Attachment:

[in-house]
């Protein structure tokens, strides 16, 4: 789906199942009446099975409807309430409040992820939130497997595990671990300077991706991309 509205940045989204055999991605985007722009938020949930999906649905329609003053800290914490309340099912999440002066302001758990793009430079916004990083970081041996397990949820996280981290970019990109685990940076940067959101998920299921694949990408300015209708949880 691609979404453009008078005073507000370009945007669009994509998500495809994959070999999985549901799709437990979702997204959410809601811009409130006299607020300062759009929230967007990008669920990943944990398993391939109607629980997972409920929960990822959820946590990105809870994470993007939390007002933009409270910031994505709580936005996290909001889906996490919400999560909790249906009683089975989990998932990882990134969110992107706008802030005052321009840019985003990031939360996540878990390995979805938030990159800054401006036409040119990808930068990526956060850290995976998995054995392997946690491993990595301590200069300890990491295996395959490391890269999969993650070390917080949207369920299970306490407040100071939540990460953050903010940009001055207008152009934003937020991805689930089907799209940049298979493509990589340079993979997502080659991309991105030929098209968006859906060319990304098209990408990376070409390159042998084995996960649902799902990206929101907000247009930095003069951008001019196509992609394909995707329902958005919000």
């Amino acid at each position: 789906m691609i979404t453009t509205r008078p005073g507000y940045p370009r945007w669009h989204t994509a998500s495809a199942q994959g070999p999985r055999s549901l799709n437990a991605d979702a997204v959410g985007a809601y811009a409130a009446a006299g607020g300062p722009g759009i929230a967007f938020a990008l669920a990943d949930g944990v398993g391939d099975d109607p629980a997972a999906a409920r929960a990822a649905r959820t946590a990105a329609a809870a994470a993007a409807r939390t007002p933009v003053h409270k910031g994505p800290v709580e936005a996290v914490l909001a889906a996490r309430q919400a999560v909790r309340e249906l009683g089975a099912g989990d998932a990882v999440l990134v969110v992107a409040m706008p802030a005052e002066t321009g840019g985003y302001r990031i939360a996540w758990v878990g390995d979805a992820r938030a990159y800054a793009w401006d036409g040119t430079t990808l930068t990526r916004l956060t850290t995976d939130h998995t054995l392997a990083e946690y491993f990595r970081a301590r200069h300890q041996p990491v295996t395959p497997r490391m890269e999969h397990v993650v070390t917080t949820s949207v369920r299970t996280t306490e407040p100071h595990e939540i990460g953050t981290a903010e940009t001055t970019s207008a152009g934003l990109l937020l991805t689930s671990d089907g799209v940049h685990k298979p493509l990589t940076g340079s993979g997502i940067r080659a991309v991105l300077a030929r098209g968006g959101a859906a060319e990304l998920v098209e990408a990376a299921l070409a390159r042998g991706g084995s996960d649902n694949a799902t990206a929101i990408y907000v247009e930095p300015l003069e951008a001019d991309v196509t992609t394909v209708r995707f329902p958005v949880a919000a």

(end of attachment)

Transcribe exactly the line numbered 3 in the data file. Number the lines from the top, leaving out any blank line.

């Amino acid at each position: 789906m691609i979404t453009t509205r008078p005073g507000y940045p370009r945007w669009h989204t994509a998500s495809a199942q994959g070999p999985r055999s549901l799709n437990a991605d979702a997204v959410g985007a809601y811009a409130a009446a006299g607020g300062p722009g759009i929230a967007f938020a990008l669920a990943d949930g944990v398993g391939d099975d109607p629980a997972a999906a409920r929960a990822a649905r959820t946590a990105a329609a809870a994470a993007a409807r939390t007002p933009v003053h409270k910031g994505p800290v709580e936005a996290v914490l909001a889906a996490r309430q919400a999560v909790r309340e249906l009683g089975a099912g989990d998932a990882v999440l990134v969110v992107a409040m706008p802030a005052e002066t321009g840019g985003y302001r990031i939360a996540w758990v878990g390995d979805a992820r938030a990159y800054a793009w401006d036409g040119t430079t990808l930068t990526r916004l956060t850290t995976d939130h998995t054995l392997a990083e946690y491993f990595r970081a301590r200069h300890q041996p990491v295996t395959p497997r490391m890269e999969h397990v993650v070390t917080t949820s949207v369920r299970t996280t306490e407040p100071h595990e939540i990460g953050t981290a903010e940009t001055t970019s207008a152009g934003l990109l937020l991805t689930s671990d089907g799209v940049h685990k298979p493509l990589t940076g340079s993979g997502i940067r080659a991309v991105l300077a030929r098209g968006g959101a859906a060319e990304l998920v098209e990408a990376a299921l070409a390159r042998g991706g084995s996960d649902n694949a799902t990206a929101i990408y907000v247009e930095p300015l003069e951008a001019d991309v196509t992609t394909v209708r995707f329902p958005v949880a919000a």